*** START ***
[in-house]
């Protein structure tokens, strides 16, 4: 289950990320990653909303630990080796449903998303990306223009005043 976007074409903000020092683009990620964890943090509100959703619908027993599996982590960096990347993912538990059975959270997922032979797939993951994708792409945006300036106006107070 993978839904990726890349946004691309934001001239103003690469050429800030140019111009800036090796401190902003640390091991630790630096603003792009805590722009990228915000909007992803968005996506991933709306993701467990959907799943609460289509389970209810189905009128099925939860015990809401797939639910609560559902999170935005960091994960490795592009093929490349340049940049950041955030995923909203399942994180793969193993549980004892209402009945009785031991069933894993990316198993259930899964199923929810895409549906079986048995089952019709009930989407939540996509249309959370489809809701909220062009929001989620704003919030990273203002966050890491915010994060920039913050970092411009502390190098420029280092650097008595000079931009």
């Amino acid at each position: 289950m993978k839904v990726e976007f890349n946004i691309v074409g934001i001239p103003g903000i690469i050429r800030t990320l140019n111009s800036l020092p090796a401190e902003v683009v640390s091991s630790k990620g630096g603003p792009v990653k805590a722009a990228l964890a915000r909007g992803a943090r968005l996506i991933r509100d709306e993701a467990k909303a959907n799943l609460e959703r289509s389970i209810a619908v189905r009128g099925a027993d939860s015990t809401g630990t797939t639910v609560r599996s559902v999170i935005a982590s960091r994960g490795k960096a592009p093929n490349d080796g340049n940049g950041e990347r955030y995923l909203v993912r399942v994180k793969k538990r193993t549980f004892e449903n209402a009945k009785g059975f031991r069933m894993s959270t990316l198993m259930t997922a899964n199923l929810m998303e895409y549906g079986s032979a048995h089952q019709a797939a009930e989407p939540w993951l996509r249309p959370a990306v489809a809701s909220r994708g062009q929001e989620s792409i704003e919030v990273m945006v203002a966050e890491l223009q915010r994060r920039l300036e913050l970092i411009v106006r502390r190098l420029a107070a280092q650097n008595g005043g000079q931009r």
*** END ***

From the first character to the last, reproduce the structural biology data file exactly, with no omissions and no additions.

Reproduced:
[in-house]
């Protein structure tokens, strides 16, 4: 289950990320990653909303630990080796449903998303990306223009005043 976007074409903000020092683009990620964890943090509100959703619908027993599996982590960096990347993912538990059975959270997922032979797939993951994708792409945006300036106006107070 993978839904990726890349946004691309934001001239103003690469050429800030140019111009800036090796401190902003640390091991630790630096603003792009805590722009990228915000909007992803968005996506991933709306993701467990959907799943609460289509389970209810189905009128099925939860015990809401797939639910609560559902999170935005960091994960490795592009093929490349340049940049950041955030995923909203399942994180793969193993549980004892209402009945009785031991069933894993990316198993259930899964199923929810895409549906079986048995089952019709009930989407939540996509249309959370489809809701909220062009929001989620704003919030990273203002966050890491915010994060920039913050970092411009502390190098420029280092650097008595000079931009």
């Amino acid at each position: 289950m993978k839904v990726e976007f890349n946004i691309v074409g934001i001239p103003g903000i690469i050429r800030t990320l140019n111009s800036l020092p090796a401190e902003v683009v640390s091991s630790k990620g630096g603003p792009v990653k805590a722009a990228l964890a915000r909007g992803a943090r968005l996506i991933r509100d709306e993701a467990k909303a959907n799943l609460e959703r289509s389970i209810a619908v189905r009128g099925a027993d939860s015990t809401g630990t797939t639910v609560r599996s559902v999170i935005a982590s960091r994960g490795k960096a592009p093929n490349d080796g340049n940049g950041e990347r955030y995923l909203v993912r399942v994180k793969k538990r193993t549980f004892e449903n209402a009945k009785g059975f031991r069933m894993s959270t990316l198993m259930t997922a899964n199923l929810m998303e895409y549906g079986s032979a048995h089952q019709a797939a009930e989407p939540w993951l996509r249309p959370a990306v489809a809701s909220r994708g062009q929001e989620s792409i704003e919030v990273m945006v203002a966050e890491l223009q915010r994060r920039l300036e913050l970092i411009v106006r502390r190098l420029a107070a280092q650097n008595g005043g000079q931009r």